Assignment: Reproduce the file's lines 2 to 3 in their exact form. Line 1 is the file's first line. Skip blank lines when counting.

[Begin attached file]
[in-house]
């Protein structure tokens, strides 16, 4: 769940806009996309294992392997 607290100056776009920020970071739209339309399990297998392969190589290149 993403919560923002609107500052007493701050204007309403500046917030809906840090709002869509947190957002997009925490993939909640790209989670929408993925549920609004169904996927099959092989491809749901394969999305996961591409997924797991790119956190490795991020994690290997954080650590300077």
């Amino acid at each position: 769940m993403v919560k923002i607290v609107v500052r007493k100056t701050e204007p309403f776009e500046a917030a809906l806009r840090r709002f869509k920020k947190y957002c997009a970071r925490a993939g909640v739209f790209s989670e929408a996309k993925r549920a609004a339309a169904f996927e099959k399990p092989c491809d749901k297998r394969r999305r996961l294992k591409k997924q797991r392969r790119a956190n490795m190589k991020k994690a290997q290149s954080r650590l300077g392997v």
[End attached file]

């Protein structure tokens, strides 16, 4: 769940806009996309294992392997 607290100056776009920020970071739209339309399990297998392969190589290149 993403919560923002609107500052007493701050204007309403500046917030809906840090709002869509947190957002997009925490993939909640790209989670929408993925549920609004169904996927099959092989491809749901394969999305996961591409997924797991790119956190490795991020994690290997954080650590300077």
């Amino acid at each position: 769940m993403v919560k923002i607290v609107v500052r007493k100056t701050e204007p309403f776009e500046a917030a809906l806009r840090r709002f869509k920020k947190y957002c997009a970071r925490a993939g909640v739209f790209s989670e929408a996309k993925r549920a609004a339309a169904f996927e099959k399990p092989c491809d749901k297998r394969r999305r996961l294992k591409k997924q797991r392969r790119a956190n490795m190589k991020k994690a290997q290149s954080r650590l300077g392997v």